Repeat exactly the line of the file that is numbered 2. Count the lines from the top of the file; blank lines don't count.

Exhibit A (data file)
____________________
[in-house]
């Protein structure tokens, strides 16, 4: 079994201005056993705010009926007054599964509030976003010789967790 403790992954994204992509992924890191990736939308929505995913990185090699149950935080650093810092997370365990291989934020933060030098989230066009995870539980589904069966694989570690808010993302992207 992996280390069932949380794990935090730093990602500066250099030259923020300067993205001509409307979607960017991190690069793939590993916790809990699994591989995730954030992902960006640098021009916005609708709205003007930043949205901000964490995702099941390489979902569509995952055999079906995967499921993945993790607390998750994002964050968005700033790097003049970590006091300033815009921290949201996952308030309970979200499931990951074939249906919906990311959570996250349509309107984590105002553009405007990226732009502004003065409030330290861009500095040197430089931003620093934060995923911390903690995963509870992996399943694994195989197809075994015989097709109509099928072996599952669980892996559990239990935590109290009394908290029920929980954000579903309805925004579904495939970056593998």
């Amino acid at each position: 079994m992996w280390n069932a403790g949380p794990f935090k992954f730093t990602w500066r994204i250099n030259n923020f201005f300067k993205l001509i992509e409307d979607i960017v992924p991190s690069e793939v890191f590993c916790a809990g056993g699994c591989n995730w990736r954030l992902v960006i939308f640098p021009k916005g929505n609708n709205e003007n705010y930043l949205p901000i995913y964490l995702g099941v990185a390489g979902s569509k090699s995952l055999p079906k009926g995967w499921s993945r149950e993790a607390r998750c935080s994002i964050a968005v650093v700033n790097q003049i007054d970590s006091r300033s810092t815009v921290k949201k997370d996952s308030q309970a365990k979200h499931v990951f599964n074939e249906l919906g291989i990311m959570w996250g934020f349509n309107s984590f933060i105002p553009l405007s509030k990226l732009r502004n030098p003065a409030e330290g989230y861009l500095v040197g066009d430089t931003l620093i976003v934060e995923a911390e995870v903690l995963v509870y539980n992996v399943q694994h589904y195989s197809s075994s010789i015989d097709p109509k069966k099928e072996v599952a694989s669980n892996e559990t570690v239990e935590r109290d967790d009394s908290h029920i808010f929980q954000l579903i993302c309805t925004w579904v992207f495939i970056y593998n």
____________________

């Protein structure tokens, strides 16, 4: 079994201005056993705010009926007054599964509030976003010789967790 403790992954994204992509992924890191990736939308929505995913990185090699149950935080650093810092997370365990291989934020933060030098989230066009995870539980589904069966694989570690808010993302992207 992996280390069932949380794990935090730093990602500066250099030259923020300067993205001509409307979607960017991190690069793939590993916790809990699994591989995730954030992902960006640098021009916005609708709205003007930043949205901000964490995702099941390489979902569509995952055999079906995967499921993945993790607390998750994002964050968005700033790097003049970590006091300033815009921290949201996952308030309970979200499931990951074939249906919906990311959570996250349509309107984590105002553009405007990226732009502004003065409030330290861009500095040197430089931003620093934060995923911390903690995963509870992996399943694994195989197809075994015989097709109509099928072996599952669980892996559990239990935590109290009394908290029920929980954000579903309805925004579904495939970056593998």